There are now 15,000 cases backlogged, and 49% are more than one month old. In the first months to October last year, the number of cases had doubled from 7000 to 14,000.
The FDA union, which represents more than 350 members of mainly legal staff and lawyers at the Crown Office and Procurator Fiscal Service (COPFS), yesterday criticised ministers for failing to retain adequate levels of staff.
But the Crown Office denied the claims, saying it has 50 more staff than five years ago when the number of cases reported to it was at its highest. A recruitment drive is planned for next week.
The Herald reported yesterday that prosecutors are not preparing thoroughly for summary cases – those heard before a sheriff or justice of the peace – by failing to view CCTV evidence and read witness statements due to time constraints.
The Inspectorate of Prosecution highlighted major concerns and unacceptable practices in Scotland's prosecution service, resulting in excessive delays in court cases.
Jim Caldwell, Scottish secretary of the FDA, said: "This report clearly exposes the concerns over staffing levels the FDA has been highlighting for the last two years.
"Ministers cannot continue to expect staff to shore up their failure to retain adequate staffing levels in the service. The Scottish Government made it a priority to protect the current number of police officers, while the number of prosecutors has reduced.
"Without enough prosecutors and support staff the legal system will not operate effectively. Our Justice Committee evidence of October 2011 stated that the backlog of cases to be assessed by prosecutors was rising, and to date it continues to grow.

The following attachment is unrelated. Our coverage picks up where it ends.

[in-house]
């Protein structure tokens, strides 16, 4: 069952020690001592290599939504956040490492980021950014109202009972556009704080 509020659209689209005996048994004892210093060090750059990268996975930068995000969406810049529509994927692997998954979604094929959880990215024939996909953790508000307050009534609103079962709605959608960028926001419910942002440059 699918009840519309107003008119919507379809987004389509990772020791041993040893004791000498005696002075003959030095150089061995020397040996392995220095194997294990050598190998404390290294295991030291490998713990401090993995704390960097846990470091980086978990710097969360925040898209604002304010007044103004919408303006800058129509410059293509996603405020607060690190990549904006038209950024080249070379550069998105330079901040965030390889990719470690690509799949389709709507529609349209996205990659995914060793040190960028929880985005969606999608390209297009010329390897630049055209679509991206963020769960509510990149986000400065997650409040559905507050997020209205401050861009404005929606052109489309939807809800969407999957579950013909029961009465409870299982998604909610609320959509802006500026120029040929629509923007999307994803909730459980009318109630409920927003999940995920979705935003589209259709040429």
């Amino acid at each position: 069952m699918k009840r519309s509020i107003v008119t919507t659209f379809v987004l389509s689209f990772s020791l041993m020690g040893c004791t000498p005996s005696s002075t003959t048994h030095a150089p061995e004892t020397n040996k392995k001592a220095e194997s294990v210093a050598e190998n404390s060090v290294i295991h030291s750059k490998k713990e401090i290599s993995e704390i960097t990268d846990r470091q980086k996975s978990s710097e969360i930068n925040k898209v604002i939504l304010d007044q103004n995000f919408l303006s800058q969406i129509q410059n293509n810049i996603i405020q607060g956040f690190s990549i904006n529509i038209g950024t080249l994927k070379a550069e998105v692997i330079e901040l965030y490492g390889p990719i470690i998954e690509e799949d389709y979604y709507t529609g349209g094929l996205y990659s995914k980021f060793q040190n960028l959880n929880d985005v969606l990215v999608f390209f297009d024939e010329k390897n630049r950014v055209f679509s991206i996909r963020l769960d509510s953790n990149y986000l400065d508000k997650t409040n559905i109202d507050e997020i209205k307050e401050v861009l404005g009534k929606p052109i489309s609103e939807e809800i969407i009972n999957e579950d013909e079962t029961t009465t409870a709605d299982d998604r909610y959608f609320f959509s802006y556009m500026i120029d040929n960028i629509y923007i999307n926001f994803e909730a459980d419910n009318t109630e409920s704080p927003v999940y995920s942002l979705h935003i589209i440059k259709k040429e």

"We know COPFS management have introduced new technology and restructured the service in an effort to cope with reducing staff numbers, but at a time when we are being asked to do more and more, it is about time ministers listened [to] staff."
A number of statutory offences – including knife-carrying and most road-traffic offences – are time barred and must be dealt with within six months.
A former fiscal said staff shortages and lack of time to properly prepare cases has been a problem for some time. He said: "The inspectors identified issues inherent in summary trials procedures which existed for some years before the report."
The inspectorate report praised prosecutors and other staff. But it also highlighted lost evidence, the citing of unnecessary witnesses and incorrect requests for productions – the pieces of evidence put before the court.
It revealed fiscals "with very few exceptions" did not read full statements before court but "cherry picked" those they would read fully due to time limits.
Catherine Dyer, a Crown Agent, pointed out that when the number of cases reported to the service was at its highest in July 2007, there were 446 legal staff. In June, with a significantly reduced case load, it had 497.
She said: "It is absolutely not the case that COPFS does not have sufficient staff to deliver a modern and effective prosecution service for Scotland.
Advertisements are to be placed next week for procurator fiscal deputes as part of a commitment to front-line prosecution, she added.
Ms Dyer said: "As the FDA themselves have recognised there are peaks and troughs in our workflow and staffing created by differing circumstances."
She added that extra efficiencies would be created and a restructuring was under way to allow staff to focus on a specific category of casework and increase their expertise.
A Scottish Government spokesman said: "Operational matters in relation to the Crown Office and Procurator Fiscal Service in Scotland are matters for the Lord Advocate, who acts independently in exercising his prosecution functions."